Artificial Intelligence ~ Hero or Zero By David Fladd

For November’s article I’d like to start with a recap of the best trout fishing day I’ve ever had, and probably ever will. This particular day was two years ago in November.

My guest was Scott – one of my oldest friends who has become a skilled artificial lure angler.

We eased into a small bend in a creek and I suggested to him where to cast – a spot just up-current of a fallen down bush where I’d caught some nice fish in prior trips.

Before I could get a cast off he comes tight to a 23” trout which is a true “gator” trout, especially in Charleston.

Easily his best trout ever, we took a few pics and released her. Rather than run the trolling motor, I pulled my classic Boston Whaler up to the marsh and tied off to a clump of spartina to hold our position.

What happened next is not an exaggeration and if someone told me I would probably not believe them either!

We caught trout on almost every cast for the entire 6 hours of outgoing tide without moving. The average size was solid, maybe 16-17” with a few 18-19” thrown in.

This was probably a once-in-a-lifetime trip, but it should give you an idea of the promise that November holds for the artificial lure angler.

So, what makes November so great? I’d say that on a high level here in Charleston we have two major patterns and several more minor patterns.

The major patterns are Summer and Winter. During these times things remain stable for 2 or 3 months.

The months in between are transition months and these contain the minor patterns that change more frequently.

Speckled trout, who generally prefer salty water, start to move up the rivers and creeks seeking what food is available

The beginning of November is usually the end of the Fall transition (upper 60’s water temps) and by Thanksgiving we’re starting the Winter pattern (lower 60’s and below).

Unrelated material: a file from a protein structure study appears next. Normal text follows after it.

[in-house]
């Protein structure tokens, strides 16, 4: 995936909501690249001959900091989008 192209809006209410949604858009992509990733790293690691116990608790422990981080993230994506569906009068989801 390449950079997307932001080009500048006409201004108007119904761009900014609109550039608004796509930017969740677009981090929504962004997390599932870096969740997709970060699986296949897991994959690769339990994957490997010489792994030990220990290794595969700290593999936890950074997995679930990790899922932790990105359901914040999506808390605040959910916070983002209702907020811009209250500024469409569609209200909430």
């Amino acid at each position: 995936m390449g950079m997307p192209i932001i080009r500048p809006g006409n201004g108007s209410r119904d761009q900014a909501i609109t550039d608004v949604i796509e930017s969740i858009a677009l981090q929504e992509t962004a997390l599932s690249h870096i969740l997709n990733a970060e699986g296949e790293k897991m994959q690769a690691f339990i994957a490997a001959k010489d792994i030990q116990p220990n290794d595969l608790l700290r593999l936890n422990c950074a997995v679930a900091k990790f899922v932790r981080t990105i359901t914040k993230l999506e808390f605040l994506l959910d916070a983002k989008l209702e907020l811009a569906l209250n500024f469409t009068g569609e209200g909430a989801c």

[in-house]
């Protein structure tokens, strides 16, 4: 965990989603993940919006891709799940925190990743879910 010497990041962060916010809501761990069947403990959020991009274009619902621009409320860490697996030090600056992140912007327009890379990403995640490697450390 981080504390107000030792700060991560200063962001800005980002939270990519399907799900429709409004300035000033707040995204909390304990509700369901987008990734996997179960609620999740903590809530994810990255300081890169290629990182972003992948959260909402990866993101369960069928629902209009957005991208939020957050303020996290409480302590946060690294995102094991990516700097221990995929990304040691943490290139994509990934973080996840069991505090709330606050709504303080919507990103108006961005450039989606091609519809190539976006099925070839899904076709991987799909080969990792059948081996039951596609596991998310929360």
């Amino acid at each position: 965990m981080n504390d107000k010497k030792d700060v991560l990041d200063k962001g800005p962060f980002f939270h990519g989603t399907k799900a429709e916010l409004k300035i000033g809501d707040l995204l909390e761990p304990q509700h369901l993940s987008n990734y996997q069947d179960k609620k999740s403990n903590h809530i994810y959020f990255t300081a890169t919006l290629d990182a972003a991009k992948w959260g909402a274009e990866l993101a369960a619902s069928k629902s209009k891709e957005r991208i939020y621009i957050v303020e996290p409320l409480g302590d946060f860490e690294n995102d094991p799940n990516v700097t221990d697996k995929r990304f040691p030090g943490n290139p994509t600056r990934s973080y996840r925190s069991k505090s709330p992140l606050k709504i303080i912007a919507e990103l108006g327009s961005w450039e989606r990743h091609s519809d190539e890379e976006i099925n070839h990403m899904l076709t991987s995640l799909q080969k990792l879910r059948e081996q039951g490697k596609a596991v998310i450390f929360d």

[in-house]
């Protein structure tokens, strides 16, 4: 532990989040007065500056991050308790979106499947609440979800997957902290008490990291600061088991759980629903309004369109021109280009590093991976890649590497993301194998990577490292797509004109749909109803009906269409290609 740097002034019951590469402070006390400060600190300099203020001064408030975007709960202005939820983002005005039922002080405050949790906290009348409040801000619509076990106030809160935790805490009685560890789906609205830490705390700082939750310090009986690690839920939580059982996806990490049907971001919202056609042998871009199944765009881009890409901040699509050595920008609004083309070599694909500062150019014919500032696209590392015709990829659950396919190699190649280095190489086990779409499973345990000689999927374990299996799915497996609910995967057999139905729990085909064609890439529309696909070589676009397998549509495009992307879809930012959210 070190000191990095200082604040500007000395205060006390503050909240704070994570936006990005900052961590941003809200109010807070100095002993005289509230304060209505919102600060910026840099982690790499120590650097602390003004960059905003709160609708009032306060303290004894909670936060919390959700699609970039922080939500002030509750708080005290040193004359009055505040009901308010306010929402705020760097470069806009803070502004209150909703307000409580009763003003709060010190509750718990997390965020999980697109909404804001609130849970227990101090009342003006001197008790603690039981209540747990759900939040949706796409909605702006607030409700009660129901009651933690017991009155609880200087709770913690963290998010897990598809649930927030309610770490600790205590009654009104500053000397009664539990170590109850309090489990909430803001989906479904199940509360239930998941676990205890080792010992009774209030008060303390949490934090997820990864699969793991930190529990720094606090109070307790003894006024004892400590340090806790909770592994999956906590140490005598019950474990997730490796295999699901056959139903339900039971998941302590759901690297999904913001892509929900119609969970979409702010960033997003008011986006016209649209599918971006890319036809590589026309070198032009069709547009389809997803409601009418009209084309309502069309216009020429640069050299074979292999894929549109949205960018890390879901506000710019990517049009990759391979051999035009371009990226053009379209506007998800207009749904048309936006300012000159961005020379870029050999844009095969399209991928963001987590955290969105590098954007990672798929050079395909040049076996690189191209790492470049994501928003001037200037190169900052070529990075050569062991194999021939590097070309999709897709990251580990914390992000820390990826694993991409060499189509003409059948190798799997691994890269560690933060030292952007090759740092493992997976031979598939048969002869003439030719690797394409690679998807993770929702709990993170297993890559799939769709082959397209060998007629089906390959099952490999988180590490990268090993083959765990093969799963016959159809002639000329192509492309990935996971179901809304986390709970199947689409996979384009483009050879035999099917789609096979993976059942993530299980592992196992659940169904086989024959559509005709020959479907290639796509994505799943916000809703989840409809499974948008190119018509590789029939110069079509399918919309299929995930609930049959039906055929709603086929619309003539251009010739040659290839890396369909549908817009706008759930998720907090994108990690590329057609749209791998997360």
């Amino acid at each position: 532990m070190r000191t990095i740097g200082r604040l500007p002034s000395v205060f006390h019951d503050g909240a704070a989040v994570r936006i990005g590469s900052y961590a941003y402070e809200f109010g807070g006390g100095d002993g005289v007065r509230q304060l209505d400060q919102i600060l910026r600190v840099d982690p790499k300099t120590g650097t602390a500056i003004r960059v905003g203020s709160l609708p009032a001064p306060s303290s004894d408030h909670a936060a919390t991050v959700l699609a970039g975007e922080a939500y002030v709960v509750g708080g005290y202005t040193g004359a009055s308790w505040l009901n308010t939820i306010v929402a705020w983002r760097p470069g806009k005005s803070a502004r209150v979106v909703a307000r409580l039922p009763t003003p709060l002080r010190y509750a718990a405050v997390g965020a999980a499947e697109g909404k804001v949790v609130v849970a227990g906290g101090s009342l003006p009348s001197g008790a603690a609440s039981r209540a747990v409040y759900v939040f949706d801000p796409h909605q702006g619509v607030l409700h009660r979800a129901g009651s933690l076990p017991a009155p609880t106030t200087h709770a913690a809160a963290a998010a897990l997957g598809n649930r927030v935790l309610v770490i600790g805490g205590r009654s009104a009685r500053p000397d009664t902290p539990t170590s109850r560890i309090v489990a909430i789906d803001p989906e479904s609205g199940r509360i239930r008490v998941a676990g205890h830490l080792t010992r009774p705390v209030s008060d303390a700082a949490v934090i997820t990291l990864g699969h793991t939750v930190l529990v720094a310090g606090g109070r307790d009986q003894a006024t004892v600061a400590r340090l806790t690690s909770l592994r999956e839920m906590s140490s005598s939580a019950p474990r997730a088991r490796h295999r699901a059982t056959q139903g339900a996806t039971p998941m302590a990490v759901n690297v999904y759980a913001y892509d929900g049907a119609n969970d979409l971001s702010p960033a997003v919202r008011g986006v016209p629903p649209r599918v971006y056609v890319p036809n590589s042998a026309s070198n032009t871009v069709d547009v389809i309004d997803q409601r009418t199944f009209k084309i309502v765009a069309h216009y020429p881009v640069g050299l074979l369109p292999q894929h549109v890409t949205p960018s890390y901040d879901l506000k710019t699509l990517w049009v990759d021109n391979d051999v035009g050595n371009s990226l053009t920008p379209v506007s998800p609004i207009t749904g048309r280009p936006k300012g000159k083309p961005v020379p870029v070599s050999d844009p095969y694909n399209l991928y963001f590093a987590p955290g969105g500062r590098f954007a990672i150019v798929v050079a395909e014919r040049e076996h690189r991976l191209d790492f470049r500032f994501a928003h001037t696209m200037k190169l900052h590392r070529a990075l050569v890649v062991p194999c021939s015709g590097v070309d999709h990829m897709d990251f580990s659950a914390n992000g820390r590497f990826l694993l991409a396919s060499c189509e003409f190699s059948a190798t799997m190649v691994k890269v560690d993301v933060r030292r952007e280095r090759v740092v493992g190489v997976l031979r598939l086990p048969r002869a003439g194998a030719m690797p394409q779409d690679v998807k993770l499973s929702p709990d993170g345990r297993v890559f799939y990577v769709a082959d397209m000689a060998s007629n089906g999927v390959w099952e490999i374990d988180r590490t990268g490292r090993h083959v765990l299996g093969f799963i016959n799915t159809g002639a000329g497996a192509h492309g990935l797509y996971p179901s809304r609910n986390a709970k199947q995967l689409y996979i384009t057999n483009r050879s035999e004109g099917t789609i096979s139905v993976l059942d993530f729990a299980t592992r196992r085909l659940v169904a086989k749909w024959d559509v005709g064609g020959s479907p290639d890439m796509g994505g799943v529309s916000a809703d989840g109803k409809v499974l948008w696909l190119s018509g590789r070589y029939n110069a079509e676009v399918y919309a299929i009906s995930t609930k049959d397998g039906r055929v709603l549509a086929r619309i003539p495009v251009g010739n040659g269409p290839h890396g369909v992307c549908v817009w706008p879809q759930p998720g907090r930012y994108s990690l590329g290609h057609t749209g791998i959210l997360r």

If you know me, you know that I am an engineer by trade, and you wouldn’t be surprised to know that I do geeky things like make plots of water temperature by month.

My charts tell me that by the beginning of November our water temperatures typically reach the 60’s.

By the time the water has reached these temps, most baitfish have migrated south, and forage becomes pretty scarce.

Speckled trout, who generally prefer salty water, start to move up the rivers and creeks seeking what food is available, typically smaller shrimp and glass minnows.

Because conditions change during the month, I’ll break down things to think about as we move through November.

Early in the month, it’s still a great idea to throw topwater lures. In my experience, they still work well until the water gets down into the low 60’s toward the end of the month.

Maybe try some smaller topwater profiles and work them a little more slowly. You could have luck fishing topwater pretty much any time during the day. It’s always a great idea to simply observe.

Once in November I was fishing a bank and heard a splash in the center of the creek I was in.

It was maybe 15 feet deep there but when I saw it happen a second time, I noticed some shrimp scattering. I quickly tied on a Z-Man EZ ShrimpZ and immediately started catching trout.

If you see a school of minnows get crashed, pull out a topwater plug of your choice, cast in there and hold on.

For this reason, I always have a topwater plug rigged and ready in November at all times of the day.

In November, the soft plastic and jig head are king

As the month progresses and the weather gets colder, I’m in no hurry to get out at daybreak.

I’ve had many trips where I’ve gotten out early only to cast my arm off till 10 am when everything starts warming up a bit and the bite turns on.